Sundance 2015: five highlights from this year's film festival
From a teen porn expose to an interactive game that puts you in the midst of the Iranian Revolution
This year's Sundance Film Festival prompted what The Guardian describes as a "indie gold rush" as distributors flocked to Utah offering up to eight-figure sums for the latest movies. While several traditional independent films and documentaries have won plaudits from critics, there has also been a focus on the role of virtual reality in storytelling. The festival's New Frontier installation has been giving festival-goers the chance to, virtually, stand in someone else's shoes.
Here are some of the highlights of Sundance 2015:
The grand jury prize for best documentary went to The Wolfpack, which followed six brothers who have spent most of their lives isolated from society in their parents' Manhattan flat. Film-maker Crystal Moselle befriended the Angulo brothers on one of their rare visits outdoors and filmed the family inside their home. With a father who believes the outside world is unsafe, the brothers spend much of their time watching films and acting out their favourite scenes. "Not since Grey Gardens has a film invited us into such a strange, barely-functioning home and allowed us to gawk without reservation," says The Guardian's Jordan Hoffman, who gives The Wolfpack five stars. "This is a nosy movie, but it is altogether fascinating."
Rick Famuyiwa's feature film stars three "nerdy" teens obsessed with 90s hip-hop who find themselves lumbered with a backpack full of drugs. American rapper A$AP Rocky makes an appearance, while Forest Whitaker produces and narrates. "Bouncy, with snappy dialog to spare and a great young cast headed by breakout star Shameik Moore, this is a crowd-pleaser from start to finish," says Boyd van Hoeij of Hollywood Reporter. "Unsurprisingly, the film has already sparked something of a bidding war at Sundance."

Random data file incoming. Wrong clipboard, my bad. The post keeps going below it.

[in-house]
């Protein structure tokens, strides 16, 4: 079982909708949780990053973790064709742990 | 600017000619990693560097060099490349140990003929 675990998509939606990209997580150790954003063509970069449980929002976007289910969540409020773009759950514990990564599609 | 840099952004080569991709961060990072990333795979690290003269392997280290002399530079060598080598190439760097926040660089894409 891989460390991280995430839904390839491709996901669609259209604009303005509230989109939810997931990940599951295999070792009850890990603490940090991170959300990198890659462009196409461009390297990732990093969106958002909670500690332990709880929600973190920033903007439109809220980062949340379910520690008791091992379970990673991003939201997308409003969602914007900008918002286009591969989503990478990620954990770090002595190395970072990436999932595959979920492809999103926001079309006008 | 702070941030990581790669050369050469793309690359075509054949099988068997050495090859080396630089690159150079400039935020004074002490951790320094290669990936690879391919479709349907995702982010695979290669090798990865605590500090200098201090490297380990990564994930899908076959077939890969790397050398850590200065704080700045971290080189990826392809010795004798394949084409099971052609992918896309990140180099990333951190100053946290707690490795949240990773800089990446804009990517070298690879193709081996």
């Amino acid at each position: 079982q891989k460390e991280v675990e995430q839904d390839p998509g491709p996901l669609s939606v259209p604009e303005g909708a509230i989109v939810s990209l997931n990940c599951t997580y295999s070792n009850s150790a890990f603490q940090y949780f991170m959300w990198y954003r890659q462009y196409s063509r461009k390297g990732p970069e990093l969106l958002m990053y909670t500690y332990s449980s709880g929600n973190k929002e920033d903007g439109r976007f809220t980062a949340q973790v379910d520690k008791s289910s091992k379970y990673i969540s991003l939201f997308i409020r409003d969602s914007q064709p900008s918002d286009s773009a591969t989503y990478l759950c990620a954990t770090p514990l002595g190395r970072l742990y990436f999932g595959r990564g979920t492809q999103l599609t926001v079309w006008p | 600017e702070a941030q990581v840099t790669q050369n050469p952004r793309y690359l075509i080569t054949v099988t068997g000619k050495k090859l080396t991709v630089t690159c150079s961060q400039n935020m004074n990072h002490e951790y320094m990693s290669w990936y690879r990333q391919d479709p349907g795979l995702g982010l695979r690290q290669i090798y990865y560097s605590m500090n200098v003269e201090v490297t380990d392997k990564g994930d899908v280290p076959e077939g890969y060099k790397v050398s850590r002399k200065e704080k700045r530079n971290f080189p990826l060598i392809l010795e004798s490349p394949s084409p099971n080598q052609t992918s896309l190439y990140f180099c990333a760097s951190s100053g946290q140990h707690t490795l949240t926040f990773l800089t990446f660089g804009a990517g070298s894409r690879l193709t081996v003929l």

Me and Earl and the Dying Girl
This year's top Sundance prizes went to Me and Earl and the Dying Girl, the story of two student film-makers who befriend a girl with cancer. It won both the grand jury and US dramatic audience award. Peter Debruge at Variety says anyone who buys a ticket will be expecting to cry but the surprise is the laughter and the "near-constant stream of wise, insightful jokes". This "rousing" adaptation of Jesse Andrews' novel is "destined not only to connect with young audiences in a big way, but also to endure as a touchstone for its generation", he says.
Hot Girls Wanted
Netflix has already acquired this documentary, described by Geoff Berkshire at the Boston Herald as an "intimate and ultimately harrowing peek inside the world of amateur porn". It follows a number of teenage girls seduced by the industry, including their moments of "doubt, discomfort and even fear". Berkshire says it is not "stridently anti-porn" but makes a persuasive case that the girls who choose to enter the industry should do so with their eyes wide open and deserve more protection than they receive. "Filmmakers Jill Bauer and Ronna Gradus adopt a slick but respectful approach, shrewdly playing the subject's titillating elements to their advantage," says the Herald. "That could make the pic one of the year's hottest doc titles, a position that the film's considerable substance would duly reward."
1979 Revolution: Black Friday
This interactive video game from Navid Khonsari and Vassiliki Khonsari puts the player in the middle of the Iranian Revolution. It is designed to integrate an "emotional, historically true narrative while giving players the experience of making moral choices under extreme situations as they navigate the streets of an uprising". The BBC notes that it is among the installations at Sundance "trying to show how state-of-the-art moving image technologies can be used to tell stories in very different ways".